The 2024 elections are still more than a year away, but the spectacle of a House brought low by its own divisions augurs poorly for the GOP. The party cannot enact its agenda, has no chance of showing voters it can be an effective majority, and cannot even use its power to jam Democrats into taking tough political votes that may come back to haunt them – as a majority party might generally do at this point in the political cycle.
But House Republicans are not just harming themselves. If the leadership limbo goes on much longer, the damage could spread countrywide and go global.
A government shutdown could harm countless Americans – including members of the armed services that could go without pay. And the paralysis in the House means that lawmakers cannot vote on sending emergency aid to Israel amid its war with Hamas. Biden’s request for a new $60 billion aid package for Ukraine is also not going anywhere. Domestically, vital appropriations bills on everything from farming to energy and foreign operations are stalled.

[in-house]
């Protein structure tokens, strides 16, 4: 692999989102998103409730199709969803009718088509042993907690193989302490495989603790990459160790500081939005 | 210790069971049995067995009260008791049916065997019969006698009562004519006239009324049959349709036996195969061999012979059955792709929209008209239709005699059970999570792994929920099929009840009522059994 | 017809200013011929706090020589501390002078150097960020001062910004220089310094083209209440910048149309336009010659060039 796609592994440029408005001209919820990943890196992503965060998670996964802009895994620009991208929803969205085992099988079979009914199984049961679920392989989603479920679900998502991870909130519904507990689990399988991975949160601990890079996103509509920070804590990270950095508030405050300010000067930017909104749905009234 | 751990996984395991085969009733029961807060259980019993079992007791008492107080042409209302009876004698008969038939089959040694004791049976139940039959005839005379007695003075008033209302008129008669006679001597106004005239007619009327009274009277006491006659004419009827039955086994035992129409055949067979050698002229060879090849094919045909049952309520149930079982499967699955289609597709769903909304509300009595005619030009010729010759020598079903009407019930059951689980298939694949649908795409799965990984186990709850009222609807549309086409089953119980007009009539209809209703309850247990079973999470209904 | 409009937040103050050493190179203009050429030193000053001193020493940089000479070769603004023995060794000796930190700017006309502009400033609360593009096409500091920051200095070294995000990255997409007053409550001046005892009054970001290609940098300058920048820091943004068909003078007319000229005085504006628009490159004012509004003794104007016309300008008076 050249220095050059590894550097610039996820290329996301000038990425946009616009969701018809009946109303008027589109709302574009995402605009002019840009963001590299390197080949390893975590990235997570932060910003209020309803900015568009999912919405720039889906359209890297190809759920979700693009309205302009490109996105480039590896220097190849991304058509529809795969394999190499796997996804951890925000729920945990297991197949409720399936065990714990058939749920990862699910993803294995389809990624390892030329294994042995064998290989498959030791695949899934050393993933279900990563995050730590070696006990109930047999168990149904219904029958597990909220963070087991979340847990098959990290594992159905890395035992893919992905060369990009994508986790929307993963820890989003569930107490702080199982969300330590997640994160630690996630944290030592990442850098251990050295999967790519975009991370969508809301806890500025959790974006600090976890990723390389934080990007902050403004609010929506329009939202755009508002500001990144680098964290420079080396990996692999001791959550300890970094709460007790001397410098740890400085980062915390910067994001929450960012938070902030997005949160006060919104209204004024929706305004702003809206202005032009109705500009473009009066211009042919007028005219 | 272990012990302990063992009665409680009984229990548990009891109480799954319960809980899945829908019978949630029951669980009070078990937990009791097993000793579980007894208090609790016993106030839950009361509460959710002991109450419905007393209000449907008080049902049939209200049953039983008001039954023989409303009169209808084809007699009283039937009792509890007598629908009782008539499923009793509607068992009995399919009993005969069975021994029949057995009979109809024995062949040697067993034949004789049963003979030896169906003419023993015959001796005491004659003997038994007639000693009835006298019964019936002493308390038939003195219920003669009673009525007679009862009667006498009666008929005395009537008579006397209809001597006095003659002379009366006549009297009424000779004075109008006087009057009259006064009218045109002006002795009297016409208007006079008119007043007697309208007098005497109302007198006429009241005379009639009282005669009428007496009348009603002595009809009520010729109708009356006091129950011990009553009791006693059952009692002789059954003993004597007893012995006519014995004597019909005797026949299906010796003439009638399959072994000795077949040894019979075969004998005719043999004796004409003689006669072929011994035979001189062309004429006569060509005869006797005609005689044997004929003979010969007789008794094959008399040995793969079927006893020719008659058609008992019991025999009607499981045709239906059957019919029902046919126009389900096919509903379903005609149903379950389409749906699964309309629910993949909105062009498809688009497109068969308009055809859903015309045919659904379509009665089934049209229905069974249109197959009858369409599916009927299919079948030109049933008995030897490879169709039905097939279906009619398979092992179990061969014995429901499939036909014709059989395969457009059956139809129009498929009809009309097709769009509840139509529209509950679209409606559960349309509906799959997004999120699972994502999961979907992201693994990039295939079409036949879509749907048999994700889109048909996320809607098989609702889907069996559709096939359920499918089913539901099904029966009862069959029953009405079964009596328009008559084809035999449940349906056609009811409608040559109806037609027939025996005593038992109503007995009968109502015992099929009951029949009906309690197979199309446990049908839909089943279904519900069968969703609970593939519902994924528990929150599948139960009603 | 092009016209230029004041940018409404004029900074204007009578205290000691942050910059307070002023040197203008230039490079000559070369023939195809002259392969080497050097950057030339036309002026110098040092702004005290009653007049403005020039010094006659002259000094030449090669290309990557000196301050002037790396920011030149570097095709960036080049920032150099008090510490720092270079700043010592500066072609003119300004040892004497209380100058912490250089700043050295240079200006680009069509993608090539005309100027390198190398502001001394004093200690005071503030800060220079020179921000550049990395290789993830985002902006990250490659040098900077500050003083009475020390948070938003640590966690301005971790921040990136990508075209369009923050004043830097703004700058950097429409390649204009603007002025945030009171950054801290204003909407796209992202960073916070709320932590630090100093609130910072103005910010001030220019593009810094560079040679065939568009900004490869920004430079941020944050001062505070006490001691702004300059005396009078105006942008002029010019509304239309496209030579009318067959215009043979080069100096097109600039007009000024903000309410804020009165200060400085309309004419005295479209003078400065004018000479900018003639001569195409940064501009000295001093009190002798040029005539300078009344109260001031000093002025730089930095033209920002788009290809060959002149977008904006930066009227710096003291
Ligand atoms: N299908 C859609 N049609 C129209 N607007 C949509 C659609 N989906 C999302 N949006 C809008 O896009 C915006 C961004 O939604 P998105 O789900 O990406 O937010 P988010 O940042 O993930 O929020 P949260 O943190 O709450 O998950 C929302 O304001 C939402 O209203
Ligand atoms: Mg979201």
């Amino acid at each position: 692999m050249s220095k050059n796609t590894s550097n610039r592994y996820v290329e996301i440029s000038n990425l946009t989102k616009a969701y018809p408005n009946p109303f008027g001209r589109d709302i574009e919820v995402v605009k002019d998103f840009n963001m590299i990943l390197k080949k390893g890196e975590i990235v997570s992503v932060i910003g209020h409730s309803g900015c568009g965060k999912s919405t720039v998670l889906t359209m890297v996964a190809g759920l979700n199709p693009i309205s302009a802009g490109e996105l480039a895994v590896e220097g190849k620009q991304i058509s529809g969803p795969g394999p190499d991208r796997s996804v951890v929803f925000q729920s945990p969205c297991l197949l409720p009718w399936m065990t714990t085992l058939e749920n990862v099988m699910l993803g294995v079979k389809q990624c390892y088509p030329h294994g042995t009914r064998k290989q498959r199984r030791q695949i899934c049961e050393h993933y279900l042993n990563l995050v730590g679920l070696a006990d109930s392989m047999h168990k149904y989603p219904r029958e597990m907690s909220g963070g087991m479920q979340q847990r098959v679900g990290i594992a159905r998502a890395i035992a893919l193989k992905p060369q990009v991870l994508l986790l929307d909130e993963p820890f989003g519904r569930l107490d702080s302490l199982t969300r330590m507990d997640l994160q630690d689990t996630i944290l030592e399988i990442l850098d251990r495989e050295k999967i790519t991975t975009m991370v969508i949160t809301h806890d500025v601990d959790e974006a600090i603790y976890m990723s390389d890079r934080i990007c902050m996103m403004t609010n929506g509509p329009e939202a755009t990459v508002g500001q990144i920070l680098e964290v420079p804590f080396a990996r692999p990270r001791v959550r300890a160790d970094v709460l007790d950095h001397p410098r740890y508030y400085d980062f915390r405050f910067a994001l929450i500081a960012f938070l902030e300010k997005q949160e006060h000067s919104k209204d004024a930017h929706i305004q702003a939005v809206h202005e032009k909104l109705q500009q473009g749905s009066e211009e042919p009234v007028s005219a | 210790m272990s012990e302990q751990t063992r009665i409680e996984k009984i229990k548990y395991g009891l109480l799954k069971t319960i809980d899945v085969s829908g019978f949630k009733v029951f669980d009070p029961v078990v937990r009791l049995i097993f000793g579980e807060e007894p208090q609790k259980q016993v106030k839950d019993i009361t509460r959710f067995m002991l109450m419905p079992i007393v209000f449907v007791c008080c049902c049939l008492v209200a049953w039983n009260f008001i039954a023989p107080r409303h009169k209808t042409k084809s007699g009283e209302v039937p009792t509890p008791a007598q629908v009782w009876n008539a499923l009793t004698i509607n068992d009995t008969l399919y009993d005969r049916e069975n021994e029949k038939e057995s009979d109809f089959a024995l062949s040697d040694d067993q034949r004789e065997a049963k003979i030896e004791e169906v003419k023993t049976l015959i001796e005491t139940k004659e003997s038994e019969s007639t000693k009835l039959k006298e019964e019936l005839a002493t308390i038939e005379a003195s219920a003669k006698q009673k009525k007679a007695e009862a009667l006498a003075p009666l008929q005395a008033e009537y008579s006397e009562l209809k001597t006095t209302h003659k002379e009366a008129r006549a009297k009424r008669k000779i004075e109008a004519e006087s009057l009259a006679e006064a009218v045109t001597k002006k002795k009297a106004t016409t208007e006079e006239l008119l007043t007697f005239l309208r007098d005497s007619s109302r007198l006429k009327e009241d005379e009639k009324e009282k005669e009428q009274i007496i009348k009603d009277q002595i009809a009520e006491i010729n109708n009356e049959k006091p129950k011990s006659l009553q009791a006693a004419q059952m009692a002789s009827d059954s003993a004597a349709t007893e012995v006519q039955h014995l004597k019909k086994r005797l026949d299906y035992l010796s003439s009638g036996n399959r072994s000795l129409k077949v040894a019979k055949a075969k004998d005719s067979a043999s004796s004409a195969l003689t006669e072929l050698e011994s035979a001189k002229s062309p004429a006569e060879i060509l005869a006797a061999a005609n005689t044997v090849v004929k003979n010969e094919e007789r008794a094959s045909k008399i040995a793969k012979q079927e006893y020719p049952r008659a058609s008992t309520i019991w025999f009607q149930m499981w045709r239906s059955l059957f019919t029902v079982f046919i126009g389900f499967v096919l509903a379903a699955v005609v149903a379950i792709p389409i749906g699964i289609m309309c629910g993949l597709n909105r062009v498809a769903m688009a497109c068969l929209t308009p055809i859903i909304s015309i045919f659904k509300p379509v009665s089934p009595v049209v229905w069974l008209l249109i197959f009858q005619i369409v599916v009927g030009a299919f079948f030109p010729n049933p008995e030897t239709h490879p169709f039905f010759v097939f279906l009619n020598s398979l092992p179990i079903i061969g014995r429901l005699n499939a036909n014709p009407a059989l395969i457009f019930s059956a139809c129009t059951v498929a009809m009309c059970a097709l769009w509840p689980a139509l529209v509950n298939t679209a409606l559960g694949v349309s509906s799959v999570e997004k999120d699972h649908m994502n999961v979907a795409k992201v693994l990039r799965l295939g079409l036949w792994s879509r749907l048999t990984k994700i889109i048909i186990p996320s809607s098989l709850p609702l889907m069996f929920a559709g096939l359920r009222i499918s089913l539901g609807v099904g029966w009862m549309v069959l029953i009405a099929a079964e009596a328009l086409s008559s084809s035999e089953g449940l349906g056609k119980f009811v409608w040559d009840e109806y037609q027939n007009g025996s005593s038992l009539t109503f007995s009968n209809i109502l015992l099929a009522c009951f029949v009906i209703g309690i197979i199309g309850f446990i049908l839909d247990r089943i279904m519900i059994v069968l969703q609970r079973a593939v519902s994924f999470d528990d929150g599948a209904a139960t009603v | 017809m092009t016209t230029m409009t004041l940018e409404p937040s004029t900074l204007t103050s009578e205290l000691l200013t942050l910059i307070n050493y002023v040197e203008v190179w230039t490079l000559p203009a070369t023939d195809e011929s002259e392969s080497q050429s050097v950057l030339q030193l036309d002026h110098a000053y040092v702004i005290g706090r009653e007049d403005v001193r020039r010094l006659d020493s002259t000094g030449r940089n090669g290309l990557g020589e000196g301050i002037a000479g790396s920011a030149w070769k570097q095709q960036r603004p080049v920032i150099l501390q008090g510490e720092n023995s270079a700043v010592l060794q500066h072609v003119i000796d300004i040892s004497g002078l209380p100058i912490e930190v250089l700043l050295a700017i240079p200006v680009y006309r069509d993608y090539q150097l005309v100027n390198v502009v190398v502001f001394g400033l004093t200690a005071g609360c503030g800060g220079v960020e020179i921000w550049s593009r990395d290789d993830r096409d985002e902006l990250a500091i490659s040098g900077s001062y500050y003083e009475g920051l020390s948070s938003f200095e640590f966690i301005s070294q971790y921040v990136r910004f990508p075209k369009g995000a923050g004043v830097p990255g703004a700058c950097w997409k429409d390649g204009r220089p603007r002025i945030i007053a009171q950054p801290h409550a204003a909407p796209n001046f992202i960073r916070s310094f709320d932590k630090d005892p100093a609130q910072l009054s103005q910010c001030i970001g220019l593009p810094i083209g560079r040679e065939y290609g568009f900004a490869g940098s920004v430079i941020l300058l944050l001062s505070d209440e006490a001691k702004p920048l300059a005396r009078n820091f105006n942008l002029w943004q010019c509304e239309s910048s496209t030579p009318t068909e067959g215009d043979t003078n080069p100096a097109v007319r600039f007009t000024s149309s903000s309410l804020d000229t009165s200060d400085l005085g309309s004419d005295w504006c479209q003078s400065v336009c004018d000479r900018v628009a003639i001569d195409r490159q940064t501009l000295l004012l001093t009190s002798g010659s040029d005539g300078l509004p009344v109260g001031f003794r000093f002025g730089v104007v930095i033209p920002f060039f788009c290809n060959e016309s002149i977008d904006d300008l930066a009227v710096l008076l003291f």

“I think House Republicans know that this is very detrimental to the country. Look at what is going on … over in Israel, what’s happening in Ukraine, and all the other things we know are happening in the world, including in our own country,” Rep. Larry Bucshon told CNN’s Brianna Keilar on Monday. The Indiana Republican also warned the party was hurting itself ahead of the critical funding showdown.
“I think it does put us at a disadvantage. We don’t have someone who is the speaker of the House to negotiate with the White House, with Senate Democrats who are in the majority. … It does put us at a political disadvantage.”
“Also practically for the country, it’s not a good thing.”